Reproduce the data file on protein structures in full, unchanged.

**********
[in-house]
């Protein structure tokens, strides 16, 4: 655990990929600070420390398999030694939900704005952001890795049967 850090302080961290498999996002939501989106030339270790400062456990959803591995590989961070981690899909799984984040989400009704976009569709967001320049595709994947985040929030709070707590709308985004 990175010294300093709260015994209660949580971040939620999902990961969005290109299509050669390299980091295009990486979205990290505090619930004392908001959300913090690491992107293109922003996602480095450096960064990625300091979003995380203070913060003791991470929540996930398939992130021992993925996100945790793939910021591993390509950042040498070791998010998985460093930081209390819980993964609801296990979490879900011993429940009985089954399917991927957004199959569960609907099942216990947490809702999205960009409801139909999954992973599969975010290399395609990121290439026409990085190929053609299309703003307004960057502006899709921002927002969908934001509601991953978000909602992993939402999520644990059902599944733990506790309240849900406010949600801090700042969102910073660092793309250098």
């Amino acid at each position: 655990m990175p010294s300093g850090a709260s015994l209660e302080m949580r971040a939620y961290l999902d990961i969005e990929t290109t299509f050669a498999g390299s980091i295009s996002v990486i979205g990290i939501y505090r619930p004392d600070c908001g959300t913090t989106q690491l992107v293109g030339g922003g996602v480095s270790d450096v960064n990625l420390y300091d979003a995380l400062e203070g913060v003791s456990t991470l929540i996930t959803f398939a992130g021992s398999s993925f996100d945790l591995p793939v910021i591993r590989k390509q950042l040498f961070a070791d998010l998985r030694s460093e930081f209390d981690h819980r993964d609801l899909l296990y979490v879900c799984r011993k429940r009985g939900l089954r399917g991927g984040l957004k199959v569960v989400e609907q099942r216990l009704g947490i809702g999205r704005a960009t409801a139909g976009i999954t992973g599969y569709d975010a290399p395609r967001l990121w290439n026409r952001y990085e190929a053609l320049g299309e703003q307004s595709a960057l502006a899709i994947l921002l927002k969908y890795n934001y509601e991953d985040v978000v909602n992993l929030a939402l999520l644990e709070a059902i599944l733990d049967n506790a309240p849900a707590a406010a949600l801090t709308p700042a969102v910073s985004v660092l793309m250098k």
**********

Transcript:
[in-house]
């Protein structure tokens, strides 16, 4: 655990990929600070420390398999030694939900704005952001890795049967 850090302080961290498999996002939501989106030339270790400062456990959803591995590989961070981690899909799984984040989400009704976009569709967001320049595709994947985040929030709070707590709308985004 990175010294300093709260015994209660949580971040939620999902990961969005290109299509050669390299980091295009990486979205990290505090619930004392908001959300913090690491992107293109922003996602480095450096960064990625300091979003995380203070913060003791991470929540996930398939992130021992993925996100945790793939910021591993390509950042040498070791998010998985460093930081209390819980993964609801296990979490879900011993429940009985089954399917991927957004199959569960609907099942216990947490809702999205960009409801139909999954992973599969975010290399395609990121290439026409990085190929053609299309703003307004960057502006899709921002927002969908934001509601991953978000909602992993939402999520644990059902599944733990506790309240849900406010949600801090700042969102910073660092793309250098």
């Amino acid at each position: 655990m990175p010294s300093g850090a709260s015994l209660e302080m949580r971040a939620y961290l999902d990961i969005e990929t290109t299509f050669a498999g390299s980091i295009s996002v990486i979205g990290i939501y505090r619930p004392d600070c908001g959300t913090t989106q690491l992107v293109g030339g922003g996602v480095s270790d450096v960064n990625l420390y300091d979003a995380l400062e203070g913060v003791s456990t991470l929540i996930t959803f398939a992130g021992s398999s993925f996100d945790l591995p793939v910021i591993r590989k390509q950042l040498f961070a070791d998010l998985r030694s460093e930081f209390d981690h819980r993964d609801l899909l296990y979490v879900c799984r011993k429940r009985g939900l089954r399917g991927g984040l957004k199959v569960v989400e609907q099942r216990l009704g947490i809702g999205r704005a960009t409801a139909g976009i999954t992973g599969y569709d975010a290399p395609r967001l990121w290439n026409r952001y990085e190929a053609l320049g299309e703003q307004s595709a960057l502006a899709i994947l921002l927002k969908y890795n934001y509601e991953d985040v978000v909602n992993l929030a939402l999520l644990e709070a059902i599944l733990d049967n506790a309240p849900a707590a406010a949600l801090t709308p700042a969102v910073s985004v660092l793309m250098k």